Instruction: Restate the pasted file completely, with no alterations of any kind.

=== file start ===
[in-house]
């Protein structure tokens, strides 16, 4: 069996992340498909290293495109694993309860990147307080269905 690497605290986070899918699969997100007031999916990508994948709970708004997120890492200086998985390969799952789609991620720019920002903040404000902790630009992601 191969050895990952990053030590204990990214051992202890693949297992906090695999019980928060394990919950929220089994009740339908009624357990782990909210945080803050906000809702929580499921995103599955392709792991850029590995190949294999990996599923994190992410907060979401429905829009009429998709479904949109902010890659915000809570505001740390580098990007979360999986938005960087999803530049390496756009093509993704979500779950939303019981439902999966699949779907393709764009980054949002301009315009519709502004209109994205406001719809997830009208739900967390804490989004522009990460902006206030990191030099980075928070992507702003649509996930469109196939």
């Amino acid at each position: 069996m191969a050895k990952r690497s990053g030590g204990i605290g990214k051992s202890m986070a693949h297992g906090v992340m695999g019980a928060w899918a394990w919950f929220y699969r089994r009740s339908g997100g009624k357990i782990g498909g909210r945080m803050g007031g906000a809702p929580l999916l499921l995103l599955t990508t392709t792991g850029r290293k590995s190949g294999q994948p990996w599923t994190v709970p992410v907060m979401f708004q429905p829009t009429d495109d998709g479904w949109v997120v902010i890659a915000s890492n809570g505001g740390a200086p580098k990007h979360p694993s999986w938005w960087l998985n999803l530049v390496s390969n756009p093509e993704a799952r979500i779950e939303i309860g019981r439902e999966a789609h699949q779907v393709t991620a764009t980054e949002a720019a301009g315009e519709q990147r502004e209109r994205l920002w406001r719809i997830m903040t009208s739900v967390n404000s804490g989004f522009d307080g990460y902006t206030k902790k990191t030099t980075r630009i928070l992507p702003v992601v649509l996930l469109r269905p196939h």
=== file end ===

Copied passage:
[in-house]
């Protein structure tokens, strides 16, 4: 069996992340498909290293495109694993309860990147307080269905 690497605290986070899918699969997100007031999916990508994948709970708004997120890492200086998985390969799952789609991620720019920002903040404000902790630009992601 191969050895990952990053030590204990990214051992202890693949297992906090695999019980928060394990919950929220089994009740339908009624357990782990909210945080803050906000809702929580499921995103599955392709792991850029590995190949294999990996599923994190992410907060979401429905829009009429998709479904949109902010890659915000809570505001740390580098990007979360999986938005960087999803530049390496756009093509993704979500779950939303019981439902999966699949779907393709764009980054949002301009315009519709502004209109994205406001719809997830009208739900967390804490989004522009990460902006206030990191030099980075928070992507702003649509996930469109196939």
């Amino acid at each position: 069996m191969a050895k990952r690497s990053g030590g204990i605290g990214k051992s202890m986070a693949h297992g906090v992340m695999g019980a928060w899918a394990w919950f929220y699969r089994r009740s339908g997100g009624k357990i782990g498909g909210r945080m803050g007031g906000a809702p929580l999916l499921l995103l599955t990508t392709t792991g850029r290293k590995s190949g294999q994948p990996w599923t994190v709970p992410v907060m979401f708004q429905p829009t009429d495109d998709g479904w949109v997120v902010i890659a915000s890492n809570g505001g740390a200086p580098k990007h979360p694993s999986w938005w960087l998985n999803l530049v390496s390969n756009p093509e993704a799952r979500i779950e939303i309860g019981r439902e999966a789609h699949q779907v393709t991620a764009t980054e949002a720019a301009g315009e519709q990147r502004e209109r994205l920002w406001r719809i997830m903040t009208s739900v967390n404000s804490g989004f522009d307080g990460y902006t206030k902790k990191t030099t980075r630009i928070l992507p702003v992601v649509l996930l469109r269905p196939h």